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Title: An investigation into the cultural meanings of contemporary mourning and memento mori jewellery (London 1980-2008)
Author: Barratt, Claire
Awarding Body: University of the Arts London
Current Institution: University of the Arts London
Date of Award: 2010
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Abstract:
This thesis surveys various types of jewellery that reference death which emerged between 1980-2008. It compares them to their historical precedents, particularly mourning and memento mori jewellery, which had fallen out of use by the early twentieth century. The return of this imagery in late twentieth century jewellery might suggest a revival of older, obsolete rituals of death and mourning, and imply changes in popular attitudes towards bereavement and grief, even a new cultural acceptance of death and mortality. However, the contemporary meanings of the new jewellery appeared to be more varied, wide-ranging and ambiguous than those of their historical precedents. The thesis examines some of the changed meanings and altered contexts for the new mourning and memento mori jewellery, by surveying a broad range of jewellery that is normally studied separately within different academic disciplines. It is sourced from the funeral industry, subculture, studio jewellery, pop memorabilia, mass market and avant-garde fashion. In addition, the thesis examines the narratives and meanings that jewellery is imbued with by individuals following bereavement or illness. It addresses questions of how, or whether, items of jewellery differ from other forms of material and visual culture because they are worn objects. Throughout the thesis, jewellery is the key focus and it is analysed using methods from material culture studies, design history and sociology. Together, the breadth of sources and interdisciplinary approach demonstrate that jewellery worn to signify death, memory and mourning is part of a continuum of the wider symbolic and sentimental value of jewellery. The thesis shows a new separation between the functions of mourning and memento mori in jewellery; the absence of an unambiguous, recognisable visual language of death; and a greater, but more private, degree of individualisation of grief in contemporary mourning jewellery than that found in earlier periods.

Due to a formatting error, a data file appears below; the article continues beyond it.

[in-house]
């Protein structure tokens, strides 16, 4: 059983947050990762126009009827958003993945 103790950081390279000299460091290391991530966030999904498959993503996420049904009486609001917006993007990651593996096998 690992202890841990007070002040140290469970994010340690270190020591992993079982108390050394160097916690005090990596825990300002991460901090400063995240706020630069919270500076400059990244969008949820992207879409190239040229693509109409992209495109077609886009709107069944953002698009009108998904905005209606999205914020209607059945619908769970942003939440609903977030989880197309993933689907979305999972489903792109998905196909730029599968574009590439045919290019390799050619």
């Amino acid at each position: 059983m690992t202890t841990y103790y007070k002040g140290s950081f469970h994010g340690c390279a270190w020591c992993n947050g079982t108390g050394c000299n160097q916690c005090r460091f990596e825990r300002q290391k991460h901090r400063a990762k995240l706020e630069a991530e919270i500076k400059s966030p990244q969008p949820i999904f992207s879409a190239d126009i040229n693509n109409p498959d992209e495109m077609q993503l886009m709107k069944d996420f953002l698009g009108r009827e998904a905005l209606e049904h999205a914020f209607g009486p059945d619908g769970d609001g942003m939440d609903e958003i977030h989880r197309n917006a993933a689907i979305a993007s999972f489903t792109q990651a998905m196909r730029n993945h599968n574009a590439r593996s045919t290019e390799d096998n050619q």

Supervisor: Not available Sponsor: Central Saint Martins College of Arts and Design
Qualification Name: Thesis (Ph.D.) Qualification Level: Doctoral
EThOS ID: uk.bl.ethos.506835  DOI: Not available
Keywords: Fashion History & Theory
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